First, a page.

2005 call for abstracts

2005 call for abstracts

from the association CALL FOR ABSTRACTS 2005 Call for Abstracts INSTRUCTIONS You are invited to submit an abstract for review and possible presentat...

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from the association


2005 Call for Abstracts INSTRUCTIONS You are invited to submit an abstract for review and possible presentation at the American Dietetic Association (ADA) Food & Nutrition Conference & Expo (FNCE) in St Louis, Missouri on October 22-25, 2005. DEADLINE Only abstracts RECEIVED on or before noon (central) on Wednesday, March 2, 2005 and that follow all submission and format guidelines described below will be reviewed. Read this information carefully and go to www. eatright.org/fnce to obtain a submission form. WHAT IS AN ABSTRACT? An abstract is a brief, written summary (approximately 250 words) of the specific ideas or concepts to be presented, and a statement of their relevance to practice or research. The following two types of abstracts are presented: ●

Research abstracts include a brief description of the author’s original research methodology, including design, subject characteristics and procedures, major findings, and conclusions or implications for dietetics practice. Project or program report abstracts contain information about the need or purpose for such a program, project, or tool development; the theory or previous research upon which it is based, or setting for its use, if appropriate; the unique characteristics of the project, program, or tool; the characteristics of subjects or target audience involved; and the type of evaluation or proposed use for the tool or instrument development.

ABSTRACT CATEGORIES Qualifying abstract submissions in all Learning Need Codes are encouraged and will be peer reviewed for poster presentation at the 2005 FNCE. Poster Presentations offer content using charts, graphs, illustrations, and/or photographs. Posters allow for informal, one-on-one or small group discussions with the presenter about the issue, problem, project, or research addressed in the poster. The poster area will consist of one 4-ft high ⫻ 8-ft wide cork-surface bulletin board on which to mount presentation information, and one 2-ft ⫻ 6-ft material table, provided by the Association. ADA’s Research Committee and the FNCE Program Planning Advisory Committee have chosen four selected categories for oral Original Contribution presentations at FNCE 2005. The concept of preselecting topics for the Original Contributions provides more cohesive oral ses-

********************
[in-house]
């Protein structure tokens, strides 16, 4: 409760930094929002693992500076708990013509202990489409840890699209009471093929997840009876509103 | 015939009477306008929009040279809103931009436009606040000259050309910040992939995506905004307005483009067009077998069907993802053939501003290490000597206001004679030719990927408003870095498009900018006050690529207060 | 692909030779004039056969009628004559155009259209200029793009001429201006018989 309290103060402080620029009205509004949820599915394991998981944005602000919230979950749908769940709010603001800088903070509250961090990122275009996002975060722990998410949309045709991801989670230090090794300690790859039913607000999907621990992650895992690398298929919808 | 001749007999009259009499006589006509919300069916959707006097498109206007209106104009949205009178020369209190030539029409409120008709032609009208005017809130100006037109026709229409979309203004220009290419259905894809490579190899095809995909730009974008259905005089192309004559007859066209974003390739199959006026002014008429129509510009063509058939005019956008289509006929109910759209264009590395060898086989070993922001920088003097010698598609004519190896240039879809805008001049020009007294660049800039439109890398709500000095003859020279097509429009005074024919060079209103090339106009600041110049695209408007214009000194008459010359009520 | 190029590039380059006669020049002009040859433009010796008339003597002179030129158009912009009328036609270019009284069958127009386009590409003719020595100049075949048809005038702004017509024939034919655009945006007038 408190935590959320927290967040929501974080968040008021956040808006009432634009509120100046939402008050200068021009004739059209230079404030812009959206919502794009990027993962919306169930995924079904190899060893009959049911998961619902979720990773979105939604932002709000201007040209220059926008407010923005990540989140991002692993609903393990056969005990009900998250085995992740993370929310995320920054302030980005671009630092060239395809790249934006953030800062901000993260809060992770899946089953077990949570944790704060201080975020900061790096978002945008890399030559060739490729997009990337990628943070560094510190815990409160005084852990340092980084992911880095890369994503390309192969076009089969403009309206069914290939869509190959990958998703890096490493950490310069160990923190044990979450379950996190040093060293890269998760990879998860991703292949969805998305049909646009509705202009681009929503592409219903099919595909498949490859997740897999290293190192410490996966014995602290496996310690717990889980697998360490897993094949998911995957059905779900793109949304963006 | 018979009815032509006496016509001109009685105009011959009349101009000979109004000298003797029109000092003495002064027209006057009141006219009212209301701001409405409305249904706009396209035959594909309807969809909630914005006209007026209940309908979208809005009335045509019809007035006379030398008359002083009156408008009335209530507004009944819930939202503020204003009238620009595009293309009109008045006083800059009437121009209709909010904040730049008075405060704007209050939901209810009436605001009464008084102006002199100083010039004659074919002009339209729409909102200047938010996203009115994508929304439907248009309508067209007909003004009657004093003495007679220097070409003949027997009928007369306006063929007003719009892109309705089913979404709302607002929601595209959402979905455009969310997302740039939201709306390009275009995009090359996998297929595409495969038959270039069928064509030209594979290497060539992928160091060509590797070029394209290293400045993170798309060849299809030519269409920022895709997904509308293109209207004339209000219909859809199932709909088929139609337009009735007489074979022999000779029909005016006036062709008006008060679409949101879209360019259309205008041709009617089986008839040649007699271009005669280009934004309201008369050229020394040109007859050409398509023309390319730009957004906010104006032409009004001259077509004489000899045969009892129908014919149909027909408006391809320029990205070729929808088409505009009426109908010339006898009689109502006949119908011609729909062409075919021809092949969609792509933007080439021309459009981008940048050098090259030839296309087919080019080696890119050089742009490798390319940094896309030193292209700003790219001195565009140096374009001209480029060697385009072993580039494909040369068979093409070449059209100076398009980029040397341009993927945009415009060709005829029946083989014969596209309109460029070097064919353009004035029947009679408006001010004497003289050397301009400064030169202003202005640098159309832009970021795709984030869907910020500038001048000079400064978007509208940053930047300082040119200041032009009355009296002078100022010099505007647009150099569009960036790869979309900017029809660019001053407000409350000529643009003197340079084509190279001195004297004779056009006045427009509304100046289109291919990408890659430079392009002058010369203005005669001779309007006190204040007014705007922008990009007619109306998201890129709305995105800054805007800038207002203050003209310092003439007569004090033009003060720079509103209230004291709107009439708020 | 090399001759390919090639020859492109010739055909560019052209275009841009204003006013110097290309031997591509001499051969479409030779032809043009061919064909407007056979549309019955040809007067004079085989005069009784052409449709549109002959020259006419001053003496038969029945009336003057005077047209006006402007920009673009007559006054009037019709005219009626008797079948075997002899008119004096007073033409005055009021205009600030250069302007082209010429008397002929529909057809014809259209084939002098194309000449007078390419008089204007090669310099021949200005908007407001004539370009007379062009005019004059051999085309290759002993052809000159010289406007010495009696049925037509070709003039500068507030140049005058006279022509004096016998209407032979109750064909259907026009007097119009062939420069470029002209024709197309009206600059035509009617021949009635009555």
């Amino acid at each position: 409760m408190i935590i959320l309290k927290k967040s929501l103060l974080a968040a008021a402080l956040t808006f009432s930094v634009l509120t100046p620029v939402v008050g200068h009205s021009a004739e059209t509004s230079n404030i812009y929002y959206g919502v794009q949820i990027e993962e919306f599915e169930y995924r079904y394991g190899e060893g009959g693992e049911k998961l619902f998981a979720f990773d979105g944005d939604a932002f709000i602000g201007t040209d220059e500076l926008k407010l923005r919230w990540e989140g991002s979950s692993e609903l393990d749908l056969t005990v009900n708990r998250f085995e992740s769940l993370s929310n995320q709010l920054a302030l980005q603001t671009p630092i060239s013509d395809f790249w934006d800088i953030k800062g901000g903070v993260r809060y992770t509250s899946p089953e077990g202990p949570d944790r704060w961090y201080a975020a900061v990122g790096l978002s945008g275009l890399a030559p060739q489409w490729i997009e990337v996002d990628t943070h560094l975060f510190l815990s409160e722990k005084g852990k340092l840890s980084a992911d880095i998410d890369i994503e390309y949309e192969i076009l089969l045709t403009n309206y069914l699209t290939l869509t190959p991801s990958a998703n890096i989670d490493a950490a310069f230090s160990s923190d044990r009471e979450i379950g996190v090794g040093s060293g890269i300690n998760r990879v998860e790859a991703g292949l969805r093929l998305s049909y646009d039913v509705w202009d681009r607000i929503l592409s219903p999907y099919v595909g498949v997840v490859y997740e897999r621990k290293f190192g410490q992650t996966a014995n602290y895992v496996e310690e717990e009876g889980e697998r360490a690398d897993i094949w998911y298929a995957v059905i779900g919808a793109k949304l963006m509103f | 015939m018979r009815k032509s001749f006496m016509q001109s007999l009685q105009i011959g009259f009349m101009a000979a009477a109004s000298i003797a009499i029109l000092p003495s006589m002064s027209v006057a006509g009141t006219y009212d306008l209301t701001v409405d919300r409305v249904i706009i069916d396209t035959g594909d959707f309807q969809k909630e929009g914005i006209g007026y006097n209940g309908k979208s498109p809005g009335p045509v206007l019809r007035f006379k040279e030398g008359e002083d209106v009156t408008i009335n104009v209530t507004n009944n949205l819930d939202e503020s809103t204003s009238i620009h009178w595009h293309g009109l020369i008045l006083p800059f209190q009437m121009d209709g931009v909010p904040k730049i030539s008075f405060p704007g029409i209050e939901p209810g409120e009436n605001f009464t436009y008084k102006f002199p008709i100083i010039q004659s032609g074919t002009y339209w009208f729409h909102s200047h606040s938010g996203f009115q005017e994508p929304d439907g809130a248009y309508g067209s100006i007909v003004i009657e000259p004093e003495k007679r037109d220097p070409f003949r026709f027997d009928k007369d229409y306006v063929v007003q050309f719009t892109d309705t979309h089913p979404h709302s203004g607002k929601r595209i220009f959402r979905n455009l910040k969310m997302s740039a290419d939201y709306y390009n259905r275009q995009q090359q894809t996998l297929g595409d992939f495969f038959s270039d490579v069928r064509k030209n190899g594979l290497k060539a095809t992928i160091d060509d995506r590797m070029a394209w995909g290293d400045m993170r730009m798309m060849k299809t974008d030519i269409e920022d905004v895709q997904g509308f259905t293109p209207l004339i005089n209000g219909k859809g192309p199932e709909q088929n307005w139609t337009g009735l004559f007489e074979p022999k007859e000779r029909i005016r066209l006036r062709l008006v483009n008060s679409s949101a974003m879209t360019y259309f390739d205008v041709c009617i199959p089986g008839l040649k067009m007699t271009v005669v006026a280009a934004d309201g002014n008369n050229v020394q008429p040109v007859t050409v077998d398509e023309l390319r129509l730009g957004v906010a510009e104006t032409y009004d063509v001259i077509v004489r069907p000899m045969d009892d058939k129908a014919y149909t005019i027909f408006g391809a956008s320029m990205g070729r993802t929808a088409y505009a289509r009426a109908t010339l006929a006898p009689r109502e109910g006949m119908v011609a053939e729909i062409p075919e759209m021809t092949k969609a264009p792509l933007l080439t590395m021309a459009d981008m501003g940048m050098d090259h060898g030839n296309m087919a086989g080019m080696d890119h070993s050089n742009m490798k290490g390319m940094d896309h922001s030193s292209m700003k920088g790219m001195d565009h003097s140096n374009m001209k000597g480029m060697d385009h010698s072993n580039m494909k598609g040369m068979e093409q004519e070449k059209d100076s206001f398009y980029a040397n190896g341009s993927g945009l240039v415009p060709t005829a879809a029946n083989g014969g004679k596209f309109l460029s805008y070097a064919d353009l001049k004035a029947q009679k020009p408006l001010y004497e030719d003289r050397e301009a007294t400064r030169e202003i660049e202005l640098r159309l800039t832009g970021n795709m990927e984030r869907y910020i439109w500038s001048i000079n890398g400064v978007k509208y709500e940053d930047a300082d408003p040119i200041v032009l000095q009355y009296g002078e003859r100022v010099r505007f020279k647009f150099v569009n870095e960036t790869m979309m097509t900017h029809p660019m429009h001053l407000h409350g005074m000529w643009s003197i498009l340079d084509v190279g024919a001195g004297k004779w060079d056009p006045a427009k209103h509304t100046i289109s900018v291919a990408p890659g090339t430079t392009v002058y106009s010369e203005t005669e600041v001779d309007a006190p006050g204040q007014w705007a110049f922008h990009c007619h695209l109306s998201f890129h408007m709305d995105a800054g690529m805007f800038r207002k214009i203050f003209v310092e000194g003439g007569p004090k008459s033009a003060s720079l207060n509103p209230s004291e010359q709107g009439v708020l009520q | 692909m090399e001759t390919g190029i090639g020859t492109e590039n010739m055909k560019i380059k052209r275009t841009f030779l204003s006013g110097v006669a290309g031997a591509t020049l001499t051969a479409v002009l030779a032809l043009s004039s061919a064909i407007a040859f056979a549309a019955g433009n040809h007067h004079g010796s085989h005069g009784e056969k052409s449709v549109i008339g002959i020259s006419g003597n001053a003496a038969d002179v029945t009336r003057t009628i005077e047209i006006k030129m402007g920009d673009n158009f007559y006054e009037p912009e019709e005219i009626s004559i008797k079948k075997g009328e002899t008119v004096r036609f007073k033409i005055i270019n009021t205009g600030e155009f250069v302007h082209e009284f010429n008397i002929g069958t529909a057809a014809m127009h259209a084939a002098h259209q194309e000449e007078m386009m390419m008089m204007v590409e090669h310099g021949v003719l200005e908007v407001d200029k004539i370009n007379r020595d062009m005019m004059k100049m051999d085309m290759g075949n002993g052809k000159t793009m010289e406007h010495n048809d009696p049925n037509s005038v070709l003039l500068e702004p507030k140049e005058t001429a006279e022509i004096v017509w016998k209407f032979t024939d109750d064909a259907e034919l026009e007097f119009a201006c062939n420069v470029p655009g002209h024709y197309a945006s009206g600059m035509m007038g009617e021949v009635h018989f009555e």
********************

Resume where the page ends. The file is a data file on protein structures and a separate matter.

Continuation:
© 2005 by the American Dietetic Association

sions and enhanced interest from members due to directed topic content. Original Contribution sessions will include up to six 10-minute oral presentations during a 90-minute session. Four topics were selected based on their compatibility with ADA’s Strategic Plan and topics of interest in the ADA House of Delegates dialogue sessions. The 2005 topics for Original Contribution consideration include: (1) Effective Weight Management Interventions: ADA seeks data and results from successful preventive and treatment interventions focusing on weight management within all age categories. (2) Effective Nutrition and Lifestyle Changes: ADA seeks data and results from education and behavior change strategies for any disease management or health state. (This category excludes weight management.) This research may include identification of the characteristics of effective interventions, communication strategies, or tailoring disease management programs to different individuals, cultures, and age categories. (3) Food Supply: ADA seeks data and results focusing on access to the food supply; educational programs focusing on safety of the food supply (including biotechnology and bioterrorism); programs focused on functional foods; and food production, processing, and preparation. (4) Customer Satisfaction Across Settings: ADA seeks data and results showing validation of tools or questionnaires used to measure all aspects of customer satisfaction and service quality. These may include elements of service delivery, written materials, food product attributes, cost attributes, environmental factors, and interpersonal aspects. All accepted Poster presenters and Original Contributions presenters are: ● ● ●

Required to attend FNCE and be present throughout the assigned session. Responsible for expenses incurred for their presentation, such as production of handouts and shipping. Responsible for paying the appropriate meeting registration fee for the day they are scheduled to present, plus all personal expenses (eg, travel, hotel). Required to complete and sign a disclosure statement and the ADA Commercialism Policy statement prior to abstract acceptance.